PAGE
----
Bzdek, Bryan R., Reid, Jonathan P., E-mail: j.p.reid@bristol.ac.uk, Collard, Liam, Sprittles, James E., and Hudson, Andrew J. Dynamic measurements and simulations of airborne picolitre-droplet coalescence in holographic optical tweezers. United States: N. p., 2016. Web. doi:10.1063/1.4959901.
Bzdek, Bryan R., Reid, Jonathan P., E-mail: j.p.reid@bristol.ac.uk, Collard, Liam, Sprittles, James E., & Hudson, Andrew J. Dynamic measurements and simulations of airborne picolitre-droplet coalescence in holographic optical tweezers. United States. doi:10.1063/1.4959901.
Bzdek, Bryan R., Reid, Jonathan P., E-mail: j.p.reid@bristol.ac.uk, Collard, Liam, Sprittles, James E., and Hudson, Andrew J. Sun . "Dynamic measurements and simulations of airborne picolitre-droplet coalescence in holographic optical tweezers". United States. doi:10.1063/1.4959901.
@article{osti_22679028,
title = {Dynamic measurements and simulations of airborne picolitre-droplet coalescence in holographic optical tweezers},
author = {Bzdek, Bryan R. and Reid, Jonathan P., E-mail: j.p.reid@bristol.ac.uk and Collard, Liam and Sprittles, James E. and Hudson, Andrew J.},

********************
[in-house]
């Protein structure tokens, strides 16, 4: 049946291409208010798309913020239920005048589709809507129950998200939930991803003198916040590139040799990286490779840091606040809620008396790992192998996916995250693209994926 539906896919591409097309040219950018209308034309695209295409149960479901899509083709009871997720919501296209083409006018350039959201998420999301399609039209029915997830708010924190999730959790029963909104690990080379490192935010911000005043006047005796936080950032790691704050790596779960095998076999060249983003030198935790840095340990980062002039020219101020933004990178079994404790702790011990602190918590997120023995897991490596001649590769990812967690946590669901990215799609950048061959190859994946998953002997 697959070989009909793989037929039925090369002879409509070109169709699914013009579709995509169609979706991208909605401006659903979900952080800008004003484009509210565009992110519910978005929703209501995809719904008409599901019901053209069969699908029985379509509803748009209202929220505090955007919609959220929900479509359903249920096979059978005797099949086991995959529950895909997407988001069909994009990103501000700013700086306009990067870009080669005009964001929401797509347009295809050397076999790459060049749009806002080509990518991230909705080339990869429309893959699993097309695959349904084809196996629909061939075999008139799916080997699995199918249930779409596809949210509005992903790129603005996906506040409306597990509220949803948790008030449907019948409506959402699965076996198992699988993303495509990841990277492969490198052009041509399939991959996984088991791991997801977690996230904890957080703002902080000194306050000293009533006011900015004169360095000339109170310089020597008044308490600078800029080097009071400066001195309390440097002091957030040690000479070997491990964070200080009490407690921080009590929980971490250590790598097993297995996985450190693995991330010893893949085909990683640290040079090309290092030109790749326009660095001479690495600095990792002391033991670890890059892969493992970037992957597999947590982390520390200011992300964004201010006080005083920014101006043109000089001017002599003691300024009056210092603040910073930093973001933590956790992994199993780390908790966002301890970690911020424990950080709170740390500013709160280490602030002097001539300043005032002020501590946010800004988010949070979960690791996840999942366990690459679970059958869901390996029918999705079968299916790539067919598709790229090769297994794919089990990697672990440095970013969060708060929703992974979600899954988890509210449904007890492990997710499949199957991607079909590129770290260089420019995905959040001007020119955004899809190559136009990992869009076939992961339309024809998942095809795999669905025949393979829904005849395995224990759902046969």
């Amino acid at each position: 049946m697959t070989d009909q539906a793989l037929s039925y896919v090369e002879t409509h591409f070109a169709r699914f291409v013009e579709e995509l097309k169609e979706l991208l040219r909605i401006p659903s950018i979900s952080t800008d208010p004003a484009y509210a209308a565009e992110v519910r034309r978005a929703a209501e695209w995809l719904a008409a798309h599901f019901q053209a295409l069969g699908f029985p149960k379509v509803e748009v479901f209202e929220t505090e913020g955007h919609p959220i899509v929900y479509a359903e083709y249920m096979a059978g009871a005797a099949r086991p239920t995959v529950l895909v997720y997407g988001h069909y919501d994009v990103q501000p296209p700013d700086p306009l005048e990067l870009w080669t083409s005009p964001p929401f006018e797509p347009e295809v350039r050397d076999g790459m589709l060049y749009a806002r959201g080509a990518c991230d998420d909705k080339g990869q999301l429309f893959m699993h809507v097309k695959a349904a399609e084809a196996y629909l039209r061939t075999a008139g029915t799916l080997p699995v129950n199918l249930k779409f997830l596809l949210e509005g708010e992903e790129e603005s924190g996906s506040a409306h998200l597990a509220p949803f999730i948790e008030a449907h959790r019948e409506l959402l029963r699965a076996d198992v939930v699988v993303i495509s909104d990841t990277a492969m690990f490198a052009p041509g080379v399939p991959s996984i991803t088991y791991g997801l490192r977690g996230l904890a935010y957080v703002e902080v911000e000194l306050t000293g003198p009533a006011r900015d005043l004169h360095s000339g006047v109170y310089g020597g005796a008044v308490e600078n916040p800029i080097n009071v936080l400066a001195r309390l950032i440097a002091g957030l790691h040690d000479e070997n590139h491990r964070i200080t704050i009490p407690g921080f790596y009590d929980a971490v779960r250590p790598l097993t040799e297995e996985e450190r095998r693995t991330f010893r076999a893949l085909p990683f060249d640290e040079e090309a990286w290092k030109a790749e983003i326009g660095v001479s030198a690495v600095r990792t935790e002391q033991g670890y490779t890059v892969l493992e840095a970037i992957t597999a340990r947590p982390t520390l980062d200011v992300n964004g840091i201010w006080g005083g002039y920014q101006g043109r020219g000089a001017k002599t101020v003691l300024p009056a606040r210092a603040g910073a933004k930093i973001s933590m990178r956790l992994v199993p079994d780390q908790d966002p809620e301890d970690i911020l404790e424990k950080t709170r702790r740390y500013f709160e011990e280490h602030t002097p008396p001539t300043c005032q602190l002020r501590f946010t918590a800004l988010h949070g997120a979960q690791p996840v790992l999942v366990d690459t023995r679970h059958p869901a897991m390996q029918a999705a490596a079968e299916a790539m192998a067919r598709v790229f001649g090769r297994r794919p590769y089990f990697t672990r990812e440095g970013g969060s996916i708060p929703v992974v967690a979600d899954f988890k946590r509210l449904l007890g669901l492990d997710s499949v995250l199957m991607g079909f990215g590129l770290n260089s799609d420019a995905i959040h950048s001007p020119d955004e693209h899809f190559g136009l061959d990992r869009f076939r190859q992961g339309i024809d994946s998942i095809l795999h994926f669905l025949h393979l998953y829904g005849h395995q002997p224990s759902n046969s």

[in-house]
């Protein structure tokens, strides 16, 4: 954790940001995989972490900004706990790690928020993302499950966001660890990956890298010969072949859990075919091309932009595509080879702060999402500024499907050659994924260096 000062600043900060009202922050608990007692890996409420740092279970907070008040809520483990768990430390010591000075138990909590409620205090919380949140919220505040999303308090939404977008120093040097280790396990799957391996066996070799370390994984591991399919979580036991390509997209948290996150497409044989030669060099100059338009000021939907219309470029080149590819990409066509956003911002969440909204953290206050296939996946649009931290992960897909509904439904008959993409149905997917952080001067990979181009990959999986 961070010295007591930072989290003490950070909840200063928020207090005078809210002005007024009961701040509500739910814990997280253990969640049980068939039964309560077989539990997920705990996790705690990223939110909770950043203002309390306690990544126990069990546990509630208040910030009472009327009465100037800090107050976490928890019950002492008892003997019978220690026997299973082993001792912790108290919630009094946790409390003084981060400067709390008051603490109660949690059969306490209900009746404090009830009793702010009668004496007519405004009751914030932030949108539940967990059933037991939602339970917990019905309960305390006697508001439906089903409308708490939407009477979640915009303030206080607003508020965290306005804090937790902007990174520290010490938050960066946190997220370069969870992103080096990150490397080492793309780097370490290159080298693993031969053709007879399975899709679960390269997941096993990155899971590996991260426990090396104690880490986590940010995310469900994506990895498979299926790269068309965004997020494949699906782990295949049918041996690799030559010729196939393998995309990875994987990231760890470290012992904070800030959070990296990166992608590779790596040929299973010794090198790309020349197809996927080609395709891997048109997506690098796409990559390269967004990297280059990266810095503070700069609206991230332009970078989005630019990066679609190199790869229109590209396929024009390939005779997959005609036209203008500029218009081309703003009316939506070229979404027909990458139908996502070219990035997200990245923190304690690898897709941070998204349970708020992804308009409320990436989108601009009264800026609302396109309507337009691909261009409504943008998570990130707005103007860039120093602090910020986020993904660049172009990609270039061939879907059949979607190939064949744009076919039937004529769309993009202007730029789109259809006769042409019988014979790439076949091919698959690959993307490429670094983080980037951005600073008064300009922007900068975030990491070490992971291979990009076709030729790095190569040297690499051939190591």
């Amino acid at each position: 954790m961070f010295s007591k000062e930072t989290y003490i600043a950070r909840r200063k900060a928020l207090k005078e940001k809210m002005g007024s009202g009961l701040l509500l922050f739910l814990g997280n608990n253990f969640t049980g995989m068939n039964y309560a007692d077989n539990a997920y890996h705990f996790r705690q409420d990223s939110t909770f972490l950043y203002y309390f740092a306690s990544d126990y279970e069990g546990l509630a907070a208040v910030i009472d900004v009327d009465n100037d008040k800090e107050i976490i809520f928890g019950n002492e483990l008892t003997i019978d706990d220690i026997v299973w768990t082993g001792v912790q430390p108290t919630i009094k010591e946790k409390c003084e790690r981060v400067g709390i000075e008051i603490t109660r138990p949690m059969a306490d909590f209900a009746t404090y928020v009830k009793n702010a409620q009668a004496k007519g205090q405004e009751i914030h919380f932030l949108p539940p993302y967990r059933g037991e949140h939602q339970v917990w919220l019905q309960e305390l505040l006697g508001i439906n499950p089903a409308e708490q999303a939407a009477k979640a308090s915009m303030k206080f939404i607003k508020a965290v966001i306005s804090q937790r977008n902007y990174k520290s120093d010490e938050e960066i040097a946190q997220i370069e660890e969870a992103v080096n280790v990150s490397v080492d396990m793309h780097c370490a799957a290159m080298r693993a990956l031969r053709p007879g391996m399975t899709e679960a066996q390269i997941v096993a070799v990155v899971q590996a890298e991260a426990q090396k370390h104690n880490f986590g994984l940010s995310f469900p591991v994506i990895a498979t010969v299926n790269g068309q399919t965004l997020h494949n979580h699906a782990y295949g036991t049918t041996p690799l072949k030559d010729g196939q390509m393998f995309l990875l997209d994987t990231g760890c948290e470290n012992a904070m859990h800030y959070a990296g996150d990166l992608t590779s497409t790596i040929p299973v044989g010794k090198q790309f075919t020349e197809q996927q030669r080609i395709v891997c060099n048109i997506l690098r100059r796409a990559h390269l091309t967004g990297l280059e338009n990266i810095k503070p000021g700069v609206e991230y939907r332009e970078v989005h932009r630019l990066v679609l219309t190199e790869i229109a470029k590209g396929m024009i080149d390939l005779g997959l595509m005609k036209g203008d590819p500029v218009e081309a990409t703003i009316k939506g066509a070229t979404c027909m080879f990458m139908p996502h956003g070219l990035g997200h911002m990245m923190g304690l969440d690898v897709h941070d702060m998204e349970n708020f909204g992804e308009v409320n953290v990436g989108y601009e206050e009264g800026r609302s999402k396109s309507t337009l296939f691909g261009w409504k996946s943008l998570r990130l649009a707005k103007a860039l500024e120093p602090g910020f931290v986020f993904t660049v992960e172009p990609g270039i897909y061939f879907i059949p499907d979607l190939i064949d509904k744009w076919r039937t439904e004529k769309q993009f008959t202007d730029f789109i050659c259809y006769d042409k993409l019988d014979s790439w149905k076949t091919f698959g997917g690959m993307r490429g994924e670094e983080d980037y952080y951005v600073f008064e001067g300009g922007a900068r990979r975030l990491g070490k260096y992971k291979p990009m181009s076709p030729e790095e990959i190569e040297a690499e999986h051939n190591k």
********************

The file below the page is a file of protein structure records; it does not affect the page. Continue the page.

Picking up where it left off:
abstractNote = {We report studies of the coalescence of pairs of picolitre aerosol droplets manipulated with holographic optical tweezers, probing the shape relaxation dynamics following coalescence by simultaneously monitoring the intensity of elastic backscattered light (EBL) from the trapping laser beam (time resolution on the order of 100 ns) while recording high frame rate camera images (time resolution <10 μs). The goals of this work are to: resolve the dynamics of droplet coalescence in holographic optical traps; assign the origin of key features in the time-dependent EBL intensity; and validate the use of the EBL alone to precisely determine droplet surface tension and viscosity. For low viscosity droplets, two sequential processes are evident: binary coalescence first results from the overlap of the optical traps on the time scale of microseconds followed by the recapture of the composite droplet in an optical trap on the time scale of milliseconds. As droplet viscosity increases, the relaxation in droplet shape eventually occurs on the same time scale as recapture, resulting in a convoluted evolution of the EBL intensity that inhibits quantitative determination of the relaxation time scale. Droplet coalescence was simulated using a computational framework to validate both experimental approaches. The results indicate that time-dependent monitoring of droplet shape from the EBL intensity allows for robust determination of properties such as surface tension and viscosity. Finally, the potential of high frame rate imaging to examine the coalescence of dissimilar viscosity droplets is discussed.},